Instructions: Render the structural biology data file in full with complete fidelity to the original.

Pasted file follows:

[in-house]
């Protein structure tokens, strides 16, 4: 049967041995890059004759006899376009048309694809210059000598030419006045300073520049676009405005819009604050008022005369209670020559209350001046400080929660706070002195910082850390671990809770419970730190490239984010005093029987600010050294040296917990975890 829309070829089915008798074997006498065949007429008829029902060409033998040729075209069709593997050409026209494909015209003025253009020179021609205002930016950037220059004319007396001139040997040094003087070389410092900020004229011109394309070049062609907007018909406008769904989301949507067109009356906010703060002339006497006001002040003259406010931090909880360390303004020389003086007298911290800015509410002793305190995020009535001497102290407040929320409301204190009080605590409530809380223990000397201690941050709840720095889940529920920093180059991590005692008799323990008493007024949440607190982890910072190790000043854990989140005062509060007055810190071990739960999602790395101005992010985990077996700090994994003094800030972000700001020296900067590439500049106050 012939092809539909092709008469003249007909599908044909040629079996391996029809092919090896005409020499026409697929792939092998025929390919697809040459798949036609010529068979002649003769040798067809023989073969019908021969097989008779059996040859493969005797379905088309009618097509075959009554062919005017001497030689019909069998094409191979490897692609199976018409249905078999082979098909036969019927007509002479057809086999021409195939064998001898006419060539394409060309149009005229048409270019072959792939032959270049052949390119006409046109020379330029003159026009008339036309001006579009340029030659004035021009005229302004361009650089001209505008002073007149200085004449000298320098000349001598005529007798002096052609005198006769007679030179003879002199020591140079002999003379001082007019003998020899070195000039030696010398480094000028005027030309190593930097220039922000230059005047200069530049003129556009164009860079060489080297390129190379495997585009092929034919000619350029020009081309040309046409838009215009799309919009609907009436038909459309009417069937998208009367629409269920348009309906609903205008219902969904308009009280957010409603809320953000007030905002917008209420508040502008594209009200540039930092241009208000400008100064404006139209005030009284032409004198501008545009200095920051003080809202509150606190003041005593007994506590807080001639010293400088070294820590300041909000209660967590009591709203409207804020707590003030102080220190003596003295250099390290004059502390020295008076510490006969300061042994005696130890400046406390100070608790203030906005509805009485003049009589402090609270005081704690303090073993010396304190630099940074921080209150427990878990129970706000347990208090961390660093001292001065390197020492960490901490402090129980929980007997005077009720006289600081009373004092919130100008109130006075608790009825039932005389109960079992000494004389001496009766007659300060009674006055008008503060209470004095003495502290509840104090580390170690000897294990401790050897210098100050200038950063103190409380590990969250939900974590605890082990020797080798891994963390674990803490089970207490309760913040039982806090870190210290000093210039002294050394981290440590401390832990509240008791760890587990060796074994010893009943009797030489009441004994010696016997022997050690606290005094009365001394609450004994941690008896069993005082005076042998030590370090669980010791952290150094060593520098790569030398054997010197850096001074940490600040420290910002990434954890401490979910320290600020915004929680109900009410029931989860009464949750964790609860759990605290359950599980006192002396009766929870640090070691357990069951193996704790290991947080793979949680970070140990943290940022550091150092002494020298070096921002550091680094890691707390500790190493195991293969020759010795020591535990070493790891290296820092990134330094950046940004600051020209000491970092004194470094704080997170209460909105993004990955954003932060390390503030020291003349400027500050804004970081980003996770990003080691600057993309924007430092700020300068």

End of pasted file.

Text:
[in-house]
């Protein structure tokens, strides 16, 4: 049967041995890059004759006899376009048309694809210059000598030419006045300073520049676009405005819009604050008022005369209670020559209350001046400080929660706070002195910082850390671990809770419970730190490239984010005093029987600010050294040296917990975890 829309070829089915008798074997006498065949007429008829029902060409033998040729075209069709593997050409026209494909015209003025253009020179021609205002930016950037220059004319007396001139040997040094003087070389410092900020004229011109394309070049062609907007018909406008769904989301949507067109009356906010703060002339006497006001002040003259406010931090909880360390303004020389003086007298911290800015509410002793305190995020009535001497102290407040929320409301204190009080605590409530809380223990000397201690941050709840720095889940529920920093180059991590005692008799323990008493007024949440607190982890910072190790000043854990989140005062509060007055810190071990739960999602790395101005992010985990077996700090994994003094800030972000700001020296900067590439500049106050 012939092809539909092709008469003249007909599908044909040629079996391996029809092919090896005409020499026409697929792939092998025929390919697809040459798949036609010529068979002649003769040798067809023989073969019908021969097989008779059996040859493969005797379905088309009618097509075959009554062919005017001497030689019909069998094409191979490897692609199976018409249905078999082979098909036969019927007509002479057809086999021409195939064998001898006419060539394409060309149009005229048409270019072959792939032959270049052949390119006409046109020379330029003159026009008339036309001006579009340029030659004035021009005229302004361009650089001209505008002073007149200085004449000298320098000349001598005529007798002096052609005198006769007679030179003879002199020591140079002999003379001082007019003998020899070195000039030696010398480094000028005027030309190593930097220039922000230059005047200069530049003129556009164009860079060489080297390129190379495997585009092929034919000619350029020009081309040309046409838009215009799309919009609907009436038909459309009417069937998208009367629409269920348009309906609903205008219902969904308009009280957010409603809320953000007030905002917008209420508040502008594209009200540039930092241009208000400008100064404006139209005030009284032409004198501008545009200095920051003080809202509150606190003041005593007994506590807080001639010293400088070294820590300041909000209660967590009591709203409207804020707590003030102080220190003596003295250099390290004059502390020295008076510490006969300061042994005696130890400046406390100070608790203030906005509805009485003049009589402090609270005081704690303090073993010396304190630099940074921080209150427990878990129970706000347990208090961390660093001292001065390197020492960490901490402090129980929980007997005077009720006289600081009373004092919130100008109130006075608790009825039932005389109960079992000494004389001496009766007659300060009674006055008008503060209470004095003495502290509840104090580390170690000897294990401790050897210098100050200038950063103190409380590990969250939900974590605890082990020797080798891994963390674990803490089970207490309760913040039982806090870190210290000093210039002294050394981290440590401390832990509240008791760890587990060796074994010893009943009797030489009441004994010696016997022997050690606290005094009365001394609450004994941690008896069993005082005076042998030590370090669980010791952290150094060593520098790569030398054997010197850096001074940490600040420290910002990434954890401490979910320290600020915004929680109900009410029931989860009464949750964790609860759990605290359950599980006192002396009766929870640090070691357990069951193996704790290991947080793979949680970070140990943290940022550091150092002494020298070096921002550091680094890691707390500790190493195991293969020759010795020591535990070493790891290296820092990134330094950046940004600051020209000491970092004194470094704080997170209460909105993004990955954003932060390390503030020291003349400027500050804004970081980003996770990003080691600057993309924007430092700020300068």